Mortgage as percentage of take-home pay

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cashisking500
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Mortgage as percentage of take-home pay

Post by cashisking500 » Wed Dec 06, 2017 11:41 am

I'm currently having this debate with a friend. I've always subscribed to the rule that your mortgage should be no more than 25% of your take-home pay. Are you comfortable going up to 25 or 30% of take-home pay for a mortgage? What do the Bogleheads say? Mine is currently between 18 and 19% on a 20-year mortgage.

Disclaimer: I know there are certain areas of the country where keeping your mortgage at 25% is impossible (i.e. California)

snowox
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Re: Mortgage as percentage of take-home pay

Post by snowox » Wed Dec 06, 2017 11:44 am

Depending on some variables 25 would be my max but could see as high as 30 but no higher than that.

TheHouse7
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Re: Mortgage as percentage of take-home pay

Post by TheHouse7 » Wed Dec 06, 2017 11:47 am

We lived with 36% for a short time and I started freaking out. Had to get 10+ ot per week :oops:
"PSX will always go up 20%, why invest in anything else?!" -Father-in-law early retired.

raamakoti
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Re: Mortgage as percentage of take-home pay

Post by raamakoti » Wed Dec 06, 2017 12:02 pm

NE Ohio - currently - mortgage + local taxes = 24.61% of net pay.

GAAP
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Re: Mortgage as percentage of take-home pay

Post by GAAP » Wed Dec 06, 2017 12:05 pm

My personal limit is more around total housing costs, not just the mortgage.

Depending on where you live -- or in California, how long you've been there -- property taxes may or may not be a significant part of your budget.

Home repair costs are also highly variable, depending on house age, location, construction, etc.

RW-Expat
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Re: Mortgage as percentage of take-home pay

Post by RW-Expat » Wed Dec 06, 2017 12:09 pm

Until it was paid off ours for P&I, additional principle and taxes averaged about 28% of take home pay a year.

Chicagoland

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flamesabers
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Re: Mortgage as percentage of take-home pay

Post by flamesabers » Wed Dec 06, 2017 12:28 pm

I see it as more of a guideline then as an unbreakable rule. For instance, it shouldn't be used as a rationale for buying a more expensive house then what is sensible for you. Also, if you're suddenly unemployed, had your hours cut, or otherwise working a temporary job, then obviously your mortgage will represent a greater portion of your take-home pay.

CMD1
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Re: Mortgage as percentage of take-home pay

Post by CMD1 » Wed Dec 06, 2017 12:32 pm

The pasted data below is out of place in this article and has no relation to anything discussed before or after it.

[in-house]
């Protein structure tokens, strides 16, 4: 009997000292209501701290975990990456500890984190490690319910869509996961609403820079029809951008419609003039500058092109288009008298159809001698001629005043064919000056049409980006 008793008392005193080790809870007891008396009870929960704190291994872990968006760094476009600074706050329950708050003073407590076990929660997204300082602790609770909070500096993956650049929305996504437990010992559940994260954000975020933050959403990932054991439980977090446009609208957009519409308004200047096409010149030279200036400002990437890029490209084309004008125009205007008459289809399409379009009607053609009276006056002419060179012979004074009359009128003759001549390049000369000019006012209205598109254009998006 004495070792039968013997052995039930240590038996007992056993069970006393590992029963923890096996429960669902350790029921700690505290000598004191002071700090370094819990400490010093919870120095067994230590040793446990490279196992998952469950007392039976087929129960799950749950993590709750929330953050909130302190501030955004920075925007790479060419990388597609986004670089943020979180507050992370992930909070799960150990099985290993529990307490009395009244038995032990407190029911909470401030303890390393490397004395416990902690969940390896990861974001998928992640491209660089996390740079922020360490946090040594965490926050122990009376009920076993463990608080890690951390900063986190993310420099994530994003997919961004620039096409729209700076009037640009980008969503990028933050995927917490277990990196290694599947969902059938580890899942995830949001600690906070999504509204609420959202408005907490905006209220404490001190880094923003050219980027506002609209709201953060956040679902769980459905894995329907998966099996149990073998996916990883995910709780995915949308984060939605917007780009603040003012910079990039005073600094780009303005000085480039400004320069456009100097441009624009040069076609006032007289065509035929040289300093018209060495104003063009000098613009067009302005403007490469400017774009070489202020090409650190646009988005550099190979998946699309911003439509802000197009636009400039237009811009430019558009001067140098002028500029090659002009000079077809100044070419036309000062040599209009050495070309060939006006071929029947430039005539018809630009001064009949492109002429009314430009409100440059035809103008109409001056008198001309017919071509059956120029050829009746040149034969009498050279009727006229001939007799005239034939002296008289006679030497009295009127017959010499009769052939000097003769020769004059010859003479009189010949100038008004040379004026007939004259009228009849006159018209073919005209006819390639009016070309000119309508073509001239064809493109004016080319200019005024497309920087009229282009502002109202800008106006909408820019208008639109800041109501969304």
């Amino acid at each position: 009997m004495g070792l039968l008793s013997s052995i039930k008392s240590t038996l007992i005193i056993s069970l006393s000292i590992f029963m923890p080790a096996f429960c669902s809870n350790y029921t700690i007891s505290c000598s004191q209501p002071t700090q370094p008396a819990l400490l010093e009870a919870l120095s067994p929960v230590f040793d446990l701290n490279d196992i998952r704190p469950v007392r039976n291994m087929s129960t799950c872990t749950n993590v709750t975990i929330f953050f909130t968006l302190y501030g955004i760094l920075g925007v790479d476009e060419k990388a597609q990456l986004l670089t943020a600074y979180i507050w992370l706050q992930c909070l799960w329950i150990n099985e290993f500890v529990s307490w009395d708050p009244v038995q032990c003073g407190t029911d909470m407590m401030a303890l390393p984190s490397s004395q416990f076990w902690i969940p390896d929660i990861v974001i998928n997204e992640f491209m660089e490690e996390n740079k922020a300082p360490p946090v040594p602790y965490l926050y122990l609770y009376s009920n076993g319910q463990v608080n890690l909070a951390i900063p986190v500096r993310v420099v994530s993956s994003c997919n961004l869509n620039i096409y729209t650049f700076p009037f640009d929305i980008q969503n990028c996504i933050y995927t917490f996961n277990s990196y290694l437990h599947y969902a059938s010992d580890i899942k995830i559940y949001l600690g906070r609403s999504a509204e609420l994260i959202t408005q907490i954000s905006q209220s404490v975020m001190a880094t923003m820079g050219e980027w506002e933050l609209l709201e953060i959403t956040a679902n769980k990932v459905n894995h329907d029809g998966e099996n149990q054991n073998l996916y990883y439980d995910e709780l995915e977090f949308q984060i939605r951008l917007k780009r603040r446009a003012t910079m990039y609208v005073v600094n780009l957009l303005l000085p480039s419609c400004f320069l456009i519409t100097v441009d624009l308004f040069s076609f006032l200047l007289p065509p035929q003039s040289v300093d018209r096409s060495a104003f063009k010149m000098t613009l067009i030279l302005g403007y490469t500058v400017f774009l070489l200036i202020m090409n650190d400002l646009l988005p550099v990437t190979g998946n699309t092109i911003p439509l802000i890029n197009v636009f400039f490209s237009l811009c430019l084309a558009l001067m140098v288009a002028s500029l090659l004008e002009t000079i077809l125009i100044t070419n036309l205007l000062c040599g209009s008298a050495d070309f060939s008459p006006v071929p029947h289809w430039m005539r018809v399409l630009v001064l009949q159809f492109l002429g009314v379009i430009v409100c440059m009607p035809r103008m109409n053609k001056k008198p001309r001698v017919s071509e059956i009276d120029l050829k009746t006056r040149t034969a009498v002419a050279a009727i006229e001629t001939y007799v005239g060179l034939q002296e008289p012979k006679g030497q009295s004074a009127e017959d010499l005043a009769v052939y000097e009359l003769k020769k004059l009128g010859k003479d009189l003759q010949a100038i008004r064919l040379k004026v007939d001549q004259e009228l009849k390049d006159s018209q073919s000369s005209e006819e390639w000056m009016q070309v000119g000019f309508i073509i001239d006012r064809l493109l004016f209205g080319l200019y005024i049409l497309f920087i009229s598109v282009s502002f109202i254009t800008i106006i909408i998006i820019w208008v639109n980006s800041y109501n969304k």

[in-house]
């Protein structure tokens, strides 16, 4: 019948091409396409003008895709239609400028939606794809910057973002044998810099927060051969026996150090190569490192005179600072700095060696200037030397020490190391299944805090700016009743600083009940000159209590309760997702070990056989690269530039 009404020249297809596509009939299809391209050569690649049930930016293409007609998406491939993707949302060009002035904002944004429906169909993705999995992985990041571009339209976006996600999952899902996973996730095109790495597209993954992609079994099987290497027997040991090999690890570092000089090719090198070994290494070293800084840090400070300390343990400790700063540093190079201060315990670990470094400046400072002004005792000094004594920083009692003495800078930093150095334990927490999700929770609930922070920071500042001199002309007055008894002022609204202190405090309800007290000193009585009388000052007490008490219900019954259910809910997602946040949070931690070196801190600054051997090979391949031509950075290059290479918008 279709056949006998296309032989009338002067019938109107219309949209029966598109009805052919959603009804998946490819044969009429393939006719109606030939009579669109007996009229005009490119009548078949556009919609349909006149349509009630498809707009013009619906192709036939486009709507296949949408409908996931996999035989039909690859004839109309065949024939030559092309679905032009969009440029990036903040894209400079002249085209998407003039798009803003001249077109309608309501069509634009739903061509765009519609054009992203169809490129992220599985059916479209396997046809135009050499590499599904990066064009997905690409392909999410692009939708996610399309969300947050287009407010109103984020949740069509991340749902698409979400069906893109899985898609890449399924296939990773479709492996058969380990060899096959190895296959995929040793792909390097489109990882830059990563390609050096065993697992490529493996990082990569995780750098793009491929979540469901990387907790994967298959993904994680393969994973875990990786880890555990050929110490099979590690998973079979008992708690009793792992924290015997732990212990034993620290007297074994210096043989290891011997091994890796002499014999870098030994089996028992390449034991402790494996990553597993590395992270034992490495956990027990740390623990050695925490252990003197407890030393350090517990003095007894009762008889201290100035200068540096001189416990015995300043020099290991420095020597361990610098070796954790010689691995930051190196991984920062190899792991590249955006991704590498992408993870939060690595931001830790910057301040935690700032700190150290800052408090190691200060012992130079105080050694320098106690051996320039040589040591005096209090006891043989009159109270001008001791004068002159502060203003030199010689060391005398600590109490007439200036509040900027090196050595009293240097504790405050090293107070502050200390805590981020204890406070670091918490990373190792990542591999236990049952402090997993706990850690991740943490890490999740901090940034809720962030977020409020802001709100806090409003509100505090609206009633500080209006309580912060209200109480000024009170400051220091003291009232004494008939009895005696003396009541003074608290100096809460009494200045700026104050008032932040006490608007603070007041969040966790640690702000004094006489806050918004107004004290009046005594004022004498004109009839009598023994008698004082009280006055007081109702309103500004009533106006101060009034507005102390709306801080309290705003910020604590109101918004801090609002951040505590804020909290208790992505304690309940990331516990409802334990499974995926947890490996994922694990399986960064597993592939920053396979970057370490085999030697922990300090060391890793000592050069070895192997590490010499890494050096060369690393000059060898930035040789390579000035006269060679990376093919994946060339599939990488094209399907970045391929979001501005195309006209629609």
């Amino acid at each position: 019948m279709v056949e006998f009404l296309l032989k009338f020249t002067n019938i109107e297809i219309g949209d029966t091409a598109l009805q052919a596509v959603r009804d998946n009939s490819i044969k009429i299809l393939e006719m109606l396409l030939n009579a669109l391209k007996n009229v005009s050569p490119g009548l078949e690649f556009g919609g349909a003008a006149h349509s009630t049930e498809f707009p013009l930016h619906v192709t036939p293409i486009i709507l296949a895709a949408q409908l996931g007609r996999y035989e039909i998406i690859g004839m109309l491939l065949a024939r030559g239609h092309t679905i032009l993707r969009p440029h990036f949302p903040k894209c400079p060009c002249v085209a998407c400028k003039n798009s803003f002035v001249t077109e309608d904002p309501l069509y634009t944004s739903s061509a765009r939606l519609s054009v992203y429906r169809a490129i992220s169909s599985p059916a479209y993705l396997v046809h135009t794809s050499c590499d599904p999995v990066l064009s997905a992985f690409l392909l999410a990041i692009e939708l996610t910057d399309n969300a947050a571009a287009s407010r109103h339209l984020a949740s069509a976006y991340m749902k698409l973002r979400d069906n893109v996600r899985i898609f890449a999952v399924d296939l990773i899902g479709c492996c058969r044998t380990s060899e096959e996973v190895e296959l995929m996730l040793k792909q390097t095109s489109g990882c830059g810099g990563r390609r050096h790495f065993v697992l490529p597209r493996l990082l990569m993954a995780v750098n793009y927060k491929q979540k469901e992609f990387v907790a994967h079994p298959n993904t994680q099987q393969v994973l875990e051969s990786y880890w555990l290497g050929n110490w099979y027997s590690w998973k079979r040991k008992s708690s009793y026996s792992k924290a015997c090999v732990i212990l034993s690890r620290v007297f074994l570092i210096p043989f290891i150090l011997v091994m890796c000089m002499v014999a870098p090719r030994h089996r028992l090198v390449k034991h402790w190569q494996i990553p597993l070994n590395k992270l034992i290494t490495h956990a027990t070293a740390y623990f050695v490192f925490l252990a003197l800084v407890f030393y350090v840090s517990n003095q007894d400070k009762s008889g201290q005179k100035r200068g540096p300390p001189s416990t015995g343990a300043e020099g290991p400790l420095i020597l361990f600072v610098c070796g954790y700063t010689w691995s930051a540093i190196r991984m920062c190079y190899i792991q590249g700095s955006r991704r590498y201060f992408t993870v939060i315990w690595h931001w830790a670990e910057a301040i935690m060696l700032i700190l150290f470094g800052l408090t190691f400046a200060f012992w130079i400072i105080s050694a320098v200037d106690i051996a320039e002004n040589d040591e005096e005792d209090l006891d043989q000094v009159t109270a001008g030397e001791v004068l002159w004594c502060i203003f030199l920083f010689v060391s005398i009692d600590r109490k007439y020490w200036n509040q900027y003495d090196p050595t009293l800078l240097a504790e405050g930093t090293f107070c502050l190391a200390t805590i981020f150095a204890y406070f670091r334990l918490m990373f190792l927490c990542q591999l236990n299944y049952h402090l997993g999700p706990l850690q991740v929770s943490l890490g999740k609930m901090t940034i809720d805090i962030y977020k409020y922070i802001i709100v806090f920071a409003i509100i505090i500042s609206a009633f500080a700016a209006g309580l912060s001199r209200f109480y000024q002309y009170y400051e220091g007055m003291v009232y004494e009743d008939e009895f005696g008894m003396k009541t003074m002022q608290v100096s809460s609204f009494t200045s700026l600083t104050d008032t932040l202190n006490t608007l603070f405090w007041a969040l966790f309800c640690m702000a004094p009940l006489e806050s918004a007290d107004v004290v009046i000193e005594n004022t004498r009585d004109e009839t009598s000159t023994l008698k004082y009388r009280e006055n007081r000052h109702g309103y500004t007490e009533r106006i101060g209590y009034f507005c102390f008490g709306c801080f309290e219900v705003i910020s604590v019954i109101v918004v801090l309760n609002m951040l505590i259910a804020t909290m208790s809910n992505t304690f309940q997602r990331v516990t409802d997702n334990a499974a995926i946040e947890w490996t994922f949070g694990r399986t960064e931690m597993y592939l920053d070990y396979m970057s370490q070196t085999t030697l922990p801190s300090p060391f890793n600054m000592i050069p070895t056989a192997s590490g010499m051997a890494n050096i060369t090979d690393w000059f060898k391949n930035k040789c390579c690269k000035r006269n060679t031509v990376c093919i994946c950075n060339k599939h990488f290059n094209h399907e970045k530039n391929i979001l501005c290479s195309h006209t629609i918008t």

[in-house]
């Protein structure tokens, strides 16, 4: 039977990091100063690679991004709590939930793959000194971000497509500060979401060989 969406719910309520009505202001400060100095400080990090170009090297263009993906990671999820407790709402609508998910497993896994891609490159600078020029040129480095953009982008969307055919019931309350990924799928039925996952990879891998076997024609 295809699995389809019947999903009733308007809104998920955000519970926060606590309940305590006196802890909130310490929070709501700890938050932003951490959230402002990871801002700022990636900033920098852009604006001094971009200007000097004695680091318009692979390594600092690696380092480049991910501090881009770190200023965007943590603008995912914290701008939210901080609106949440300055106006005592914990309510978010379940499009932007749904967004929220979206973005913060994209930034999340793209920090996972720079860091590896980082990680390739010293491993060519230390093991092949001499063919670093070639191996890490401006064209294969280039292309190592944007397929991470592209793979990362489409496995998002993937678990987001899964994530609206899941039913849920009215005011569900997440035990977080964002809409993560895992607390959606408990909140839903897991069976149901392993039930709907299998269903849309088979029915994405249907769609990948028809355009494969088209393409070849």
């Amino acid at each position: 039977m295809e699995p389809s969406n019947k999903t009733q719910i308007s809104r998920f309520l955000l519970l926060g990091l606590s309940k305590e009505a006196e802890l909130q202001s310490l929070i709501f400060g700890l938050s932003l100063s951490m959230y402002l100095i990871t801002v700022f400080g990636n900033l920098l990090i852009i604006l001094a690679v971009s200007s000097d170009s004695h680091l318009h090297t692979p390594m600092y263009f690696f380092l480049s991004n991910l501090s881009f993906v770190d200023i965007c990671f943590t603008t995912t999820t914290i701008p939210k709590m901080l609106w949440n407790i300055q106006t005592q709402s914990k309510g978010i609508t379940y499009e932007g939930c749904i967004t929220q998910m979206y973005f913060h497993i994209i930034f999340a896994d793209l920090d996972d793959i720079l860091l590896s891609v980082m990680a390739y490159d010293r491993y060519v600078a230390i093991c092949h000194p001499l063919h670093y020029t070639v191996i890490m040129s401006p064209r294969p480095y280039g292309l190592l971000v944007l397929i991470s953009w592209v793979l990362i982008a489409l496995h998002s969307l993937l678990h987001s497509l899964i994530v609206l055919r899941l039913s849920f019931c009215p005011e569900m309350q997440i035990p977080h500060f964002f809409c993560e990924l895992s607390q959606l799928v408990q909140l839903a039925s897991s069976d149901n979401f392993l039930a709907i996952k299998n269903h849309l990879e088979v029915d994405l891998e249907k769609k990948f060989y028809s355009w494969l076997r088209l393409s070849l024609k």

We rent in a HCOL area (not CA or NY) and pay 46% of take home pay on rent. That take home pay is net of retirement contributions however so the true percentage would be less, either way it is super high but the best we can do in this market where rents are up 50-75% in the last 5 years, even so it means fitting a family of four in a 2 bedroom house.

Every time I look at buying I realize the ratios are that much worse than they are for renting.

Tamales
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Re: Mortgage as percentage of take-home pay

Post by Tamales » Wed Dec 06, 2017 12:33 pm

This seems to follow the mindset of buying a car based on minimizing the monthly payment. You can tweak loan parameters to get any answer you want, but to what end? Think long term not short term.

Is it better to be at 10% of THP for 30 years or 30% of THP for 10 years? There could be legitimate reasons for either answer, so your debate is unresolvable. Should you change your pre-tax retirement fund contributions to alter the THP percentage to meet some artificial limit? There might even be cases where 40-50-60% of THP, all other case-specific things considered, is OK.

barnaclebob
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Re: Mortgage as percentage of take-home pay

Post by barnaclebob » Wed Dec 06, 2017 12:37 pm

Or mortgage on our new house will be approximately 50% of our take home pay on a 20 year note. But we put in 30% (will temporarily go down to 20% to rebuild some taxable $ savings) to our 401k before that. About 25% of take home pay is other expenses and the final 25% for the backdoor roth and other taxable long term savings.

If one of us looses our job we'll have to reduce the 30% and worst case have to sell the house, downsize and pay mostly cash with the equity from the expensive house.

It all depends on how much safety net you have and what form that safety is in. 50% take home with a low 401k contribution and not much equity? Way to risky for us.
Last edited by barnaclebob on Wed Dec 06, 2017 12:43 pm, edited 3 times in total.

mega317
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Re: Mortgage as percentage of take-home pay

Post by mega317 » Wed Dec 06, 2017 12:39 pm

Depends completely on context. DINK is very different from 3 kids in daycare/private school, for example. But if you make millions with a ridiculous house, then private school would only be a drop in the bucket.

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Pajamas
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Re: Mortgage as percentage of take-home pay

Post by Pajamas » Wed Dec 06, 2017 12:48 pm

It's meaningless to think in those terms because pay can vary from a couple of hundred dollars a week to millions every month and housing needs and costs vary, too.